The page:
This figure was growing. It was rising as though from the depths of the earth, and all four heads of the Quadruple God were striving to fasten their eyes on it at once.
Gracefully, considering its incredible bulk-thanks to an afterthought of Eadwil’s-the bloated colossus raised its arms into a menacing posture. From the camp of the men of Acromel, the naked eye could not detect the fine silk cords governing its motions.
And then this construct of inflated wineskins, of paint and cane and waxed fabric supported with hot air, spoke with the massed voice of all the citizens of Ryovora, a voice like the crashing of a waterfall.
“Go away!” said the monster with terrible emphasis.
And the Quadruple God burst his chains, stamped on the torch-bearers, and fled.
Only once was his panicky progress interrupted before he regained the familiar sanctuary of his temple at Acromel on the far horizon. That was when a gaunt and scarecrow-like person rushed into his path, crying in a voice which though thin and reedy caused cracks to open in the surface of the land, and strange colors to muddy the clear blue of the sky.
The Quadruple God trampled this nuisance with three of his eight massive feet, and left nothing but a smear like a crushed beetle to mark the spot.
Triumphantly, the people of Ryovora went forward in the wake of the people of Acromel, and with their ad-hoc weapons wrought considerable havoc among the laggards. Not the most tongue-tied of them was Brim the locksmith, who spent more breath on yelling praise of his own perceptiveness than on catching up with the rearguard of the enemy.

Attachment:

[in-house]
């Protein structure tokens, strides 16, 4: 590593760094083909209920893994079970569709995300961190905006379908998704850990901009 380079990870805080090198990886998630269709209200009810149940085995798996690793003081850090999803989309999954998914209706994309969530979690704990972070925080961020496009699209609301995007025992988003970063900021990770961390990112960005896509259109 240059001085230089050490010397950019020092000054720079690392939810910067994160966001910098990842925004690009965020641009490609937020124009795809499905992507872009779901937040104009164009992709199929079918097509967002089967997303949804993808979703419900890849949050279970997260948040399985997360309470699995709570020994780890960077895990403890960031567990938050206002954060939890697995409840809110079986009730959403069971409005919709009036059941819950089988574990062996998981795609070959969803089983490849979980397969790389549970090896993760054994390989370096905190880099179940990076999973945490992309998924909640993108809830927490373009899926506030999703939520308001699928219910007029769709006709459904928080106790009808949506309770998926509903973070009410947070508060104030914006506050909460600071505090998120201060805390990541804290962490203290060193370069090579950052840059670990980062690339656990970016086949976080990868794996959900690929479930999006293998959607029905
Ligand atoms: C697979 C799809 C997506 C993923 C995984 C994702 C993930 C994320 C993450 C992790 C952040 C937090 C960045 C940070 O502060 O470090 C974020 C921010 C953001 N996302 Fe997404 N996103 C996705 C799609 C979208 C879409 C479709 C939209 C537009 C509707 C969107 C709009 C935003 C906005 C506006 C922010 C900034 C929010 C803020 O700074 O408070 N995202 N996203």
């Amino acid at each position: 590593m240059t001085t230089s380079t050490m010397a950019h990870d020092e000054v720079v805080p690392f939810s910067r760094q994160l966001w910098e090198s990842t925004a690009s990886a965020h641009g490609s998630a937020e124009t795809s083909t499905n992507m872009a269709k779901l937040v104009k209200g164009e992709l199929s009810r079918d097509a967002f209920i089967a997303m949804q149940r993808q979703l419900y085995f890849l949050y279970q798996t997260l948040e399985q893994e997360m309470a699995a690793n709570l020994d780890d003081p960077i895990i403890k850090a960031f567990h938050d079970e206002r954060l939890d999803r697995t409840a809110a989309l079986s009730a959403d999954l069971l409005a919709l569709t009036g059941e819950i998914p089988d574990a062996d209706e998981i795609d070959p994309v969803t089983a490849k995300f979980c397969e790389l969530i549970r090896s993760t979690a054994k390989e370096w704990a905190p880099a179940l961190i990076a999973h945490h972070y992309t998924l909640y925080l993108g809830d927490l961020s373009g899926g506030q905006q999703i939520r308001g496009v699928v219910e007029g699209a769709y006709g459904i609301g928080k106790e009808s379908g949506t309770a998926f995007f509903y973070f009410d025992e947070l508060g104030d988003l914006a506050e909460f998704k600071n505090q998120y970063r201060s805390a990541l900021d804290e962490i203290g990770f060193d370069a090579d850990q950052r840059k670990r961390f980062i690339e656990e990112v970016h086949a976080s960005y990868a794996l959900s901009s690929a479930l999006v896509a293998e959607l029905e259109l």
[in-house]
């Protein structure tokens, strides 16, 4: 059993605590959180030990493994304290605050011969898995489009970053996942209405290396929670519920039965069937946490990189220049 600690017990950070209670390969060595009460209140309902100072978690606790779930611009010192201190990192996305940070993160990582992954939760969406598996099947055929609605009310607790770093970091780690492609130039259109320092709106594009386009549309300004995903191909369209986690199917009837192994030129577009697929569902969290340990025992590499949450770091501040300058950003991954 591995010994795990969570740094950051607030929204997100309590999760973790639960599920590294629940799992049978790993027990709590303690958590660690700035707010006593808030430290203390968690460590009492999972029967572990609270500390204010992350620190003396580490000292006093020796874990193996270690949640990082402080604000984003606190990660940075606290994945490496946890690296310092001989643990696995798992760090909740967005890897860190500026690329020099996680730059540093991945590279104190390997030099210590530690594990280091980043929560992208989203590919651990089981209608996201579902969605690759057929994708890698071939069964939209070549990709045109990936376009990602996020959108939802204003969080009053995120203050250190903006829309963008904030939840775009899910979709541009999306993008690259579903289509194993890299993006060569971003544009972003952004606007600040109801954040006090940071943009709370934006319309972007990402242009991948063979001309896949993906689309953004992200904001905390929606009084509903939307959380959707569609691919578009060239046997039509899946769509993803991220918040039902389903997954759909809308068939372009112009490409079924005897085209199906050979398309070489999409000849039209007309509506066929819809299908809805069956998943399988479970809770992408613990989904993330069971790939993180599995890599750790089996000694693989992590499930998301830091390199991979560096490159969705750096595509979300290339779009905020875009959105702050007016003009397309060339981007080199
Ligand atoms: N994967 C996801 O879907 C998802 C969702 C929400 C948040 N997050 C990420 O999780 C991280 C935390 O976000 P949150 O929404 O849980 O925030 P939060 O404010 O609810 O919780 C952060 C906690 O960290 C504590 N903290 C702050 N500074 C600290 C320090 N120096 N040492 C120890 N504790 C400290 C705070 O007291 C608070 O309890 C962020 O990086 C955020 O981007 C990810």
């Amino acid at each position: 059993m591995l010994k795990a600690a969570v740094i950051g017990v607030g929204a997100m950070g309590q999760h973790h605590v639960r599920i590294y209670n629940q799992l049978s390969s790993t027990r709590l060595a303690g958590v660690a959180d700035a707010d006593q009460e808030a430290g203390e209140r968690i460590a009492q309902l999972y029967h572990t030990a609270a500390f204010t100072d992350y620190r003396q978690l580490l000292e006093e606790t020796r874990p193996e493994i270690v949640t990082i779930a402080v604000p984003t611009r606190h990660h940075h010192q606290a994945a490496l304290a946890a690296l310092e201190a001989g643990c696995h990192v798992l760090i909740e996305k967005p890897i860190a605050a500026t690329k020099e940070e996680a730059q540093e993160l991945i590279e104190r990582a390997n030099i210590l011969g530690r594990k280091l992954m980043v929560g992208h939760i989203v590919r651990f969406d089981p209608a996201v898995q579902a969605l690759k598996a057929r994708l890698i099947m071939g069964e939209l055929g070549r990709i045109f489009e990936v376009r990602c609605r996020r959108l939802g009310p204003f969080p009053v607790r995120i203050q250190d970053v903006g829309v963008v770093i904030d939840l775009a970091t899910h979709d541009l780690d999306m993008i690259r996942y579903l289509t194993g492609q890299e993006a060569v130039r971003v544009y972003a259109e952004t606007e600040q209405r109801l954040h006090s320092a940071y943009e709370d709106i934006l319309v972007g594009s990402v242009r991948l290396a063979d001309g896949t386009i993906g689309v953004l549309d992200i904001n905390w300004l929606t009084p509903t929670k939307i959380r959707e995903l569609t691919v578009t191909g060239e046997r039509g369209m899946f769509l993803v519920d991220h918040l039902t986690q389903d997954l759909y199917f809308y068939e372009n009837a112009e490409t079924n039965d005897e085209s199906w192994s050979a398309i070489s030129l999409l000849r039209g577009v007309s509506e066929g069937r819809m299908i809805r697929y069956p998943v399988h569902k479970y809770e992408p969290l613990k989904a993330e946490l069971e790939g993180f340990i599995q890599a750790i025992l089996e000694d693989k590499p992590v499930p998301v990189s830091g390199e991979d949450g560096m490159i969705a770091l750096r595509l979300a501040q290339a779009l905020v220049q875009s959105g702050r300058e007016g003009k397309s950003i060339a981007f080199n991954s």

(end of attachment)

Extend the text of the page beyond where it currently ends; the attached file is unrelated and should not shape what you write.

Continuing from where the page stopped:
But certain of his fellows who had been lukewarm in their acceptance of Bernard Brown as a ready-made god turned aside to surround Brim in a hostile manner. “Nonsense!” they said emphatically. “If we had not been lured by fools like you away from our customary trust in common sense, we should have seen what he saw and done what he advised, anyway.”
Then they set about Brim with meticulous thoroughness, and impressed the extent of his stupidity upon him, in such fashion as to ensure he could never again overlook these various mementos. That chore attended to, and the other party in utter disarray, they returned with satisfaction to their homes. By that time the aura of blue depression which had pervaded the atmosphere these many weeks past had dissipated; the cause for rejoicing which this gave them made them forget altogether about Bernard Brown.
The Margrave and his nobles assembled again in the Moth Garden, and the people began to reclaim the offerings they had set before Bernard’s altar, to feast on them and deck themselves in gaudy ceremonial attire. To preoccupy the nobles, though, there were still problems, and Eadwil spoke of the most pressing when they were met.
He said, “I think, sirs and ladies, that the age for enchantments is passing.”
The Margrave nodded. So did several others. Some of them glanced at the place which had been-very briefly-Tyllwin’s.
“Regard it this way,” said Eadwil musingly. “In its nature enchantment, magic, whatever term you give the art, is a survival of the chaos which we know reigned before time. But the imprint of that chaos is fading from the world. The confusion which causes stone idols to walk, elementals to be personified in storm-clouds, humans to blend with animals and spirits to speak from fire and water, is gradually succumbing to that same hard sense on which we in Ryovora traditionally rely.”
“Well spoken!” applauded the Margrave. Eadwil gave him a sidelong glance and concluded thus.
“Manuus is-was-whether as Tyllwin or himself, a master of chaos. So are we all in lesser degree. But the greatest master of all has proved to be a simple stranger lacking all acquaintance with the esoteric arts. Colleagues and friends, magic is of the past. Rationality and logic will rule the future.” He bent his gaze below the table. “My feet, I may add, have not burned since I arrived at this conclusion. So I think I shall forthwith take steps to set right the other disadvantage consequent upon my command of magic. Excuse me.”